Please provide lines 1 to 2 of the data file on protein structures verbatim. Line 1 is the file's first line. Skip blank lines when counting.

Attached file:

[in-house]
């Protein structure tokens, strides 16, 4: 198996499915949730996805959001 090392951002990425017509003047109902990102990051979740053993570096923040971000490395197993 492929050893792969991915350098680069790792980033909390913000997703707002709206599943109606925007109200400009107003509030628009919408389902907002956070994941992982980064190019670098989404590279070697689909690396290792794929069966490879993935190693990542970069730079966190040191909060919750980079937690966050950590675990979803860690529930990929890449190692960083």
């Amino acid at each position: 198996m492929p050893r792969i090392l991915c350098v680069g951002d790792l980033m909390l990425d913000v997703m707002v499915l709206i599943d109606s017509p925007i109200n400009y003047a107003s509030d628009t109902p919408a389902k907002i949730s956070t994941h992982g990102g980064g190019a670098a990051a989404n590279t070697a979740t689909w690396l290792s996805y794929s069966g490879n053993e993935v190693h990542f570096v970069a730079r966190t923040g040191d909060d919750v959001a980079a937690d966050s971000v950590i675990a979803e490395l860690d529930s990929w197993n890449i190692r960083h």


[in-house]
């Protein structure tokens, strides 16, 4: 198996499915949730996805959001 090392951002990425017509003047109902990102990051979740053993570096923040971000490395197993 492929050893792969991915350098680069790792980033909390913000997703707002709206599943109606925007109200400009107003509030628009919408389902907002956070994941992982980064190019670098989404590279070697689909690396290792794929069966490879993935190693990542970069730079966190040191909060919750980079937690966050950590675990979803860690529930990929890449190692960083």